Anna Triandafyllidou writes on the key measures that are required to help manage the migration crisis, outlining a four-point plan. She argues that EU governments need to broaden their focus beyond the Mediterranean, recognise the mixed motivations that underpin migration, acknowledge the regional realities within individual countries, and better understand the booming smuggling business that facilitates migration routes.

The whole of Europe has been moved by the picture of three year old Alan Kurdi who drowned along with his five year old brother and their mother while trying to cross from Bodrum in Turkey to the Greek island of Kos on 1 September. It was as if Alan has suddenly given a wakeup call to governments and international organisations even though the Syrian refugee crisis has been evolving for well over three years now. Indeed before Greek authorities despaired at the arrival of over 150,000 refugees in the first 7 months of 2015, it had been Italy with its Mare Nostrum operation that had borne the brunt of arrivals both from sub Saharan Africa and the Middle East.

Migrants arriving to Lampedusa. Credits: Sara Prestianni / noborder network (CC BY 2.0)

Migrants arriving to Lampedusa. Credits: Sara Prestianni / Noborder Network (CC BY 2.0)

It was probably a “death foretold” before Syrian refugees would be driven out of the Middle East region, where they had found temporary refuge in neighbouring countries (Turkey, Lebanon and Jordan) in the hope of soon returning home. As the war continues and nothing is left but devastation, families gather their resources, and with the help of relatives already living in Europe or North America, try to move on to safe and prosperous countries where they hope they can build a future for themselves and their children.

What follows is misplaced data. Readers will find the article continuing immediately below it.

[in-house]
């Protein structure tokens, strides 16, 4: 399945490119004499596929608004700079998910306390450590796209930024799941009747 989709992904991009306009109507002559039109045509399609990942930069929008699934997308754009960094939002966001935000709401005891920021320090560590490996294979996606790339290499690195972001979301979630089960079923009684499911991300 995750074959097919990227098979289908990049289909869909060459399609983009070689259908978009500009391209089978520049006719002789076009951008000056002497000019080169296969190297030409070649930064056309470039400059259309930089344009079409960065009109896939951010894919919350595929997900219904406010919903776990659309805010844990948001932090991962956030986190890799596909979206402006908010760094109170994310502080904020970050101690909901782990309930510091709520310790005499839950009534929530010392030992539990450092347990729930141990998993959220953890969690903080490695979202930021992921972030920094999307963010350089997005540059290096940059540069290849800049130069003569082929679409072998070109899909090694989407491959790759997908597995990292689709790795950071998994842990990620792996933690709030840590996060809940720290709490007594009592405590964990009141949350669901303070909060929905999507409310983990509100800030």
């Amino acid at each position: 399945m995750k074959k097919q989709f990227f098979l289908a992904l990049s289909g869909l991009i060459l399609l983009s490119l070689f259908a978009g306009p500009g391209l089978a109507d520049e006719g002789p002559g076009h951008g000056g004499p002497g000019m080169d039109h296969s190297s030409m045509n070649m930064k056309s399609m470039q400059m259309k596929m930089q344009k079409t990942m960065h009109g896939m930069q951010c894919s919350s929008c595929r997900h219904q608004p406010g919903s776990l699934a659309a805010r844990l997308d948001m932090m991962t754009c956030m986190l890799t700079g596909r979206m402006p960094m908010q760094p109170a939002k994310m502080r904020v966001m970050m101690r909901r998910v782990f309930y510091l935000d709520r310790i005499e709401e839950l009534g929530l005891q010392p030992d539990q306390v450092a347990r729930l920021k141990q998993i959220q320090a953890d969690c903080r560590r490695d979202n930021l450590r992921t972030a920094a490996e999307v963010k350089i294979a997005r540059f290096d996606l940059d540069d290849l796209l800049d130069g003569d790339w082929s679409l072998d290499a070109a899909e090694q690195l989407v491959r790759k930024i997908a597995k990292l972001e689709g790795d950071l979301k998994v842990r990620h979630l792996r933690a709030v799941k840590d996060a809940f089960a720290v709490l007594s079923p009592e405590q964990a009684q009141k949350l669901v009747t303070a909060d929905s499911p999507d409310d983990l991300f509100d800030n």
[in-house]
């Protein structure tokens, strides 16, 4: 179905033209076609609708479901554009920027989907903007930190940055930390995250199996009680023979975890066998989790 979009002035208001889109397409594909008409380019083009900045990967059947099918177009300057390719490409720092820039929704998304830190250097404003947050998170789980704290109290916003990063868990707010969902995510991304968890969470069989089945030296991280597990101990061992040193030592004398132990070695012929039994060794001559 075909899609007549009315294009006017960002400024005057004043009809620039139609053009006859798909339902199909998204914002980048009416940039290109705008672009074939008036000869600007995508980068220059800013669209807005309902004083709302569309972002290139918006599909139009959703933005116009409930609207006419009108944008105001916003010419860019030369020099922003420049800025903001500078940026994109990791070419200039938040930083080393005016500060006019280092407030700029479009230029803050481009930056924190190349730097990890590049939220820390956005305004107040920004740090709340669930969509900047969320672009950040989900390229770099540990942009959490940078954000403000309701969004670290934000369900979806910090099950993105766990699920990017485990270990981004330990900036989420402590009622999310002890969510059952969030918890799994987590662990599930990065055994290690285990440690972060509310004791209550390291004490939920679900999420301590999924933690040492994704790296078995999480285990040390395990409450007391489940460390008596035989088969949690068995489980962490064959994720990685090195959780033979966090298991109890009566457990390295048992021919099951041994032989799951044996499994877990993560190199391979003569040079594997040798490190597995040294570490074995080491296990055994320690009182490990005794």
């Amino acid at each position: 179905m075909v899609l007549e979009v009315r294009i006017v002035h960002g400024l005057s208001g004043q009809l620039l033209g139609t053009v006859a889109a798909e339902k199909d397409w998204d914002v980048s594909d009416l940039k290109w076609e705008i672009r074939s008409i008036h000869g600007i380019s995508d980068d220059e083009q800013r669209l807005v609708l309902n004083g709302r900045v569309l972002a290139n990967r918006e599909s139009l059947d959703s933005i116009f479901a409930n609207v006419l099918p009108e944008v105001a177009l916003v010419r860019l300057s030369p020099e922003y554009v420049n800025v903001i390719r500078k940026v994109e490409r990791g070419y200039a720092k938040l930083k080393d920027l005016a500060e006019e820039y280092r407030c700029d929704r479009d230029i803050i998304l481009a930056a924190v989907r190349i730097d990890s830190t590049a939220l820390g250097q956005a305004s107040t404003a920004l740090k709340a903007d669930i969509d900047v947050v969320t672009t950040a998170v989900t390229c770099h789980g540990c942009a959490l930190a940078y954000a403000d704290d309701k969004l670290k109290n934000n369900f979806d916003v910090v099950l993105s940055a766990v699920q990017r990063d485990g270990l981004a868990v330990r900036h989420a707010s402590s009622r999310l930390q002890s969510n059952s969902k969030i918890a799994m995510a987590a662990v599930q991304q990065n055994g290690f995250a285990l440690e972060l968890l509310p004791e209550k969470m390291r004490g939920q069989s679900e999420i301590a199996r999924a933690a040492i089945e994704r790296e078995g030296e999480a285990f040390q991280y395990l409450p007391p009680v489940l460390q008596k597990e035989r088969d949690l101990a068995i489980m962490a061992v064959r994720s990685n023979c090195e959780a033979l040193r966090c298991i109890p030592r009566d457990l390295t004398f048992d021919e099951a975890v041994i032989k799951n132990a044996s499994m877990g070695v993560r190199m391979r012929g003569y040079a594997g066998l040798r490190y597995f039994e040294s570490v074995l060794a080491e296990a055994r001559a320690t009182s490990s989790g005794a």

This is a critical moment for Europe and the international community: both because the emergency has escalated and because European citizens have mobilised in a spectacular expression of solidarity and compassion. As a woman from Munich interviewed on television recently put it: “We have so much. We can share some of it with these people”. At the same time, local authorities and journalists warn that citizens distinguish between refugees that are welcome and considered as deserving assistance, and economic migrants in search of better life prospects that should be discouraged from arriving undocumented and should actually be returned as soon as possible to their own countries.

The Syrian crisis is one of the many expressions of a radically changing landscape in the field of international migration and asylum. There are epochal changes taking place, some of which have been noticed by politicians and policy makers, others which are slowly emerging mainly before the eyes of researchers and experts digging in the field. It is therefore worth summarising these changes and suggesting some policy actions that the EU must consider in this new geopolitical and socio-economic context.

Broadening our Mediterranean focus

First, flows of irregular migrants and asylum seekers are growing, with the Mediterranean sea being the main area of transit into the EU, as the figure below shows. Nonetheless things should be put into perspective.

Figure: Migrant and refugee routes in the Mediterranean

Source: Frontex

Major migration and asylum seeking flows are intra-regional, taking place within Africa or Asia. For instance, half a million Somalis live in Kenya in refugee camps while many Eritreans find refuge in neighbouring Ethiopia. Similarly, millions of Afghans live in Pakistan and millions of Syrians found refuge in Turkey, Lebanon and Jordan. So we should avoid being extremely Eurocentric or West-centric about current population flows.

Recognising the mixed motivations behind migration

Second, rather than speaking of mixed flows, notably of pathways and irregular border crossings attempted by both people in need of international protection and economic migrants, we are now speaking of mixed motivations. There is a growing awareness that people leaving developing countries in West/East Africa or Asia do so for a number of reasons. For some, like Syrians but also Afghans, Sudanese and Eritreans, the main driver is insecurity and fearing for their lives. For others, such as Iraqis, Pakistanis, Nigerians, Ethiopians and Malians, it is a combination of poverty and the lack of hope for a better life, along with insecurity, absence of the rule of law, and environmental degradation that makes livelihoods increasingly uncertain.